This post is part of a series examining issues surrounding women and leadership.
In the summer of 2001, I found myself beginning to think about transition intentionally for the first time in my life. I had just finished my sophomore year of high school, and for the first time, people began to ask me more intentionally and often about my plans for college. I realized that people I had called friends were graduating and would no longer be staples in my high school hallways. I was beginning to get intimidated about taking the PSAT and other standardized tests and figuring out that nebulous concept called “the future.”
In the midst of these transitions, I embarked on a bike trip with my youth group en route to the Mennonite Church USA convention in Nashville. Over seven days, I was encouraged and supported by my youth group as we pushed our bodies hard on a seven-day pilgrimmage to convention. Upon arrival in Nashville, we participated in seven days of worship, servant projects, relationship-building and more with thousands of Mennonite youth from across the country. I don’t remember a lot about that week. But one thing I do remember was a speech given by Shirley Hershey Showalter, then president of Goshen College, during one youth worship service. Showalter talked about the cloud of witnesses that was present among us and had gone before us, and that were cheering for each of us young adults spread throughout the worship hall. She invited a host of adults up onstage as a symbolic show of support and hope for our collective futures. I remember being struck by the power inherent in this small gesture. As I looked around at members of my youth group and my youth sponsors, I was struck by the knowledge that I was
surrounded by people who loved me, supported me and would walk alongside me as I transitioned into each of these new life phases.
I feel particularly blessed to have encountered new mentors in each new phase of life, who were able to offer advice to me, to name what they saw as good in me, and to encourage me to pursue goals that were sometimes even bigger than I was able to conceive of for myself. There were my parents, who continually dreamed big dreams for me. Teachers and professors, at all levels of education, who affirmed my gifts for writing and thinking theologically, and who pushed me to be better and not to settle for mediocrity. There have been co-workers and supervisors who have invited me to take on responsibilities that seemed too big or too daunting and helped to guide me successfully through a process. Each of these mentors have offered abundant affirmation, but also criticism and suggestions for improvement at key moments. These mentors have been open and honest with me, and shared their own stories and struggles.
And so, for me, here is the encouragement that underlies even the bleakest statistics: that there are many adults who are willing and interested in helping to develop the next generation of leaders through mentoring relationships. Leadership development for me has not just been a trendy development: it has been a lived experience. These mentoring relationships have been of the utmost importance for helping me to build a base of confidence that has allowed me to say yes when new leadership opportunities arose.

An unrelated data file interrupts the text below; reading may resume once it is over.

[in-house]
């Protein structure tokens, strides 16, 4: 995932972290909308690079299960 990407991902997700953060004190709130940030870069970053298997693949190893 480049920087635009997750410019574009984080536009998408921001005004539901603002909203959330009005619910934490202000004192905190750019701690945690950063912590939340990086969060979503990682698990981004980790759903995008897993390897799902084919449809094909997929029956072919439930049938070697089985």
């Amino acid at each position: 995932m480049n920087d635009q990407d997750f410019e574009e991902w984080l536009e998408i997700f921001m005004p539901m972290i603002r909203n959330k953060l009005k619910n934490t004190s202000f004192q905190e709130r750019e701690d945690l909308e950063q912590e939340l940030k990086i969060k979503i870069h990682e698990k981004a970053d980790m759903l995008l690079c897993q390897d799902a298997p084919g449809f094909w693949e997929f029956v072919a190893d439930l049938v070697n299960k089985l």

But I know that not everyone has been lucky enough to be accompanied by such encouraging mentors. One of the greatest holes that has been identified in development for new female leaders in the church has been mentorship. Not too long ago, I had dinner with a group of women about my age who were lamenting the fact that they part of the way through graduate academic careers with few strong female allies in sight. If you do not necessarily have easy access to church systems or to individuals who make mentoring a priority, engaging in leadership at any level can feel daunting and may not even seem like an option.
I currently have been given the opportunity to serve on a task force of women within Mennonite Church USA who are examining ways to build a network of mentors and to continue to connect women with one another. Sharing our stories with one another and spending time affirming the new leaders who are just beginning their careers is not just a bonus: it will need to be a priority for the church if we hope to keep expanding our pictures of who and what leadership looks like.
I have been thinking about this recently as I realize that 27 is no longer 22 or 18, and there is a new whole new generation of leaders already emerging behind me. Leadership is a journey and it’s a posture that we can engage in any position and interaction. I have a responsibility to continue to encourage new leaders, just as my mentors encouraged, and continue to encourage me.
Several years ago another former Mennonite college president, Lee Snyder, encouraged me by sending along this poem (which also appears in her excellent memoir), and I still carry it along with me when new opportunities continue to present themselves. I offer this poem to other compatriots on this leadership journey, in hopes that they will be empowered to continue to “say yes” when new opportunities arise.
Say yes quickly, before you think too hard
or the soles of your feet give out.
Say yes before you see the to-do list.
Saying maybe will only get you to the door,
but never past it.
Say yes before the dove departs for, yes,
she will depart and you will be left
alone with your yes,
your affirmation of what you
couldn’t possibly know was coming…
Keep saying yes.
-Sherri Hostetler, A Cappella: Mennonite Voices in Poetry
Who are the mentors who have helped to lead you along the way? What obstacles stand in the way of your saying yes? Has finding willing mentors been a challenge?